Supreme Court reserves verdict on CVC’s appointment

Thursday, February 10, 2011

NEW DELHI - The Supreme Court Thursday reserved its verdict on a Centre for Public Interest Litigation (CPIL) petition challenging the appointment of Central Vigilance Commissioner (CVC) P.J. Thomas.

The petitioner challenged Thomas’ appointment on the grounds that he was facing a chargesheet in a palm oil imports case in Kerala and was not an outstanding civil servant of impeccable integrity.

While an apex court bench of Chief Justice H.S. Kapadia, Justice K.S. Radhakrishnan and Justice Swatanter Kumar reserved the verdict, it was told that any appointment of the CVC that disregarded the view of the leader of opposition in the Lok Sabha would get politically coloured.

The apex court was told that the negation of the views of the leader of opposition would be the negation of very purpose for which the leader of opposition was included in the selection committee.

Appearing for the CPIL, senior counsel Prashant Bhushan told the court that the “majoritarian” approach would make CVC selection and appointment politically partisan.

The selection committee consists of the prime minister, the home minister and the leader of opposition.

Bhushan argued in favour of the selection panel taking cognizance of the views expressed by the leader of opposition.

The court said: If we accept your contention then does it not amount to giving veto power to the leader of opposition.

Veto power concept is very important to be addressed. In future we don’t want to confront this problem again, said the judges.

The court indicated that it favoured consensus on the selection of the CVC. The court agreed with Bhushan’s suggestion that the prime minister should record his reason in writing for disregarding the opinion of the leader of opposition.

As Bhushan told the court that the government was determined to appoint Thomas as the CVC even before the meeting of the selection committee, Attorney General G. Vahanvati objected to it saying that this averment had no basis.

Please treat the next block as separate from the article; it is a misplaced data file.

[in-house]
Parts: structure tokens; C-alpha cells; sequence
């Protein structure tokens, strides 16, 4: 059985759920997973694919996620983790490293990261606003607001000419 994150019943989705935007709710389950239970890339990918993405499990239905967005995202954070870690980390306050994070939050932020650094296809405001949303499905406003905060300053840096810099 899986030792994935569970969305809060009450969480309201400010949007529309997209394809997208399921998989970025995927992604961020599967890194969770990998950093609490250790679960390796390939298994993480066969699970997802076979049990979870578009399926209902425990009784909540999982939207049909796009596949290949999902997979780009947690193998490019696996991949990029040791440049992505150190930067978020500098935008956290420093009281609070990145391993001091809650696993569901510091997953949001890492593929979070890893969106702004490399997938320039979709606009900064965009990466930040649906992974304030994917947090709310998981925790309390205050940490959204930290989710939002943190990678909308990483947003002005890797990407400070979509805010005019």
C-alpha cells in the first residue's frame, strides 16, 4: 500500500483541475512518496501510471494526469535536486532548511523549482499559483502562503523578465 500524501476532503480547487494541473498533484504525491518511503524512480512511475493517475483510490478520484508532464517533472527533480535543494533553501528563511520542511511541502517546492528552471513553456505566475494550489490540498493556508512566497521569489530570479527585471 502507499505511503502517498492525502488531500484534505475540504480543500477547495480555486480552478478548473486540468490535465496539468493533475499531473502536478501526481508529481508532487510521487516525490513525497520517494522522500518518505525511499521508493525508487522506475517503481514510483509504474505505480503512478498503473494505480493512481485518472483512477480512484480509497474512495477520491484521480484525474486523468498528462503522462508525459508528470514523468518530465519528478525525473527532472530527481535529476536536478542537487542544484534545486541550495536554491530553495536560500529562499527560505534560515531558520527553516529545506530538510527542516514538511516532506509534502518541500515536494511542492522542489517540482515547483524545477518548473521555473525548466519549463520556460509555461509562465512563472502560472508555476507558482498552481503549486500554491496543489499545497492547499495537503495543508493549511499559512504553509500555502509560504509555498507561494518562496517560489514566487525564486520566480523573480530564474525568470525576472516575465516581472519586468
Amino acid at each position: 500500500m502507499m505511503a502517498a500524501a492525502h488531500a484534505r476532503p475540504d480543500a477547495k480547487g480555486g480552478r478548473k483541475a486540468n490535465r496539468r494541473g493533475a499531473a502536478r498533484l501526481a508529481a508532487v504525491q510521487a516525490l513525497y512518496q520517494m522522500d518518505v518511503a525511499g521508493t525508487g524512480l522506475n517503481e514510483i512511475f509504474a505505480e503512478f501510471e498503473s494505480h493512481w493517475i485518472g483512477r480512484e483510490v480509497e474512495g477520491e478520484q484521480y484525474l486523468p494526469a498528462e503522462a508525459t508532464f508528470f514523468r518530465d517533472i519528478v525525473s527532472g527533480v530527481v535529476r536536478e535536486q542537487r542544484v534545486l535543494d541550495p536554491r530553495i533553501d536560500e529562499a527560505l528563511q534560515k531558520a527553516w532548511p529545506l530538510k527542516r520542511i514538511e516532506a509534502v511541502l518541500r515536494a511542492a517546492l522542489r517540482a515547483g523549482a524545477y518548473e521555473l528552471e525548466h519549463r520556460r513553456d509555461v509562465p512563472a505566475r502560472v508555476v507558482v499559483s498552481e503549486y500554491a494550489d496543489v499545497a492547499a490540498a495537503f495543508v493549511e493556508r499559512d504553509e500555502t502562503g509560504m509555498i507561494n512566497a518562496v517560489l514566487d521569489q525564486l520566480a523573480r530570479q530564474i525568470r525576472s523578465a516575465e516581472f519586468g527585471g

Court told Bhushan that if your averment is on fact then come on affidavit.

Bhushan suggested guidelines for the selection of the CVC should be prepared by the cabinet secretary, the entire process should be transparent and in public domain, there should be unanimity in the selection panel and empanelled officer should be of impeccable integrity.

Senior counsel K.K. Venugopal appearing for Thomas said that anything that is not there in the CVC Act could not be read against his client.

He said that if the CVC Act is silent on a convict becoming the CVC then the conviction could not be cited as disqualification. He said that if appointment was according to the procedure laid in the CVC Act, then it could not be challenged.

Bhushan said that this was against the spirit of the apex court judgment in Vineet Narain case in the Jain hawala (money laundering) transaction matter. In the judgment, the court had said that the CVC should be an outstanding civil servant of impeccable


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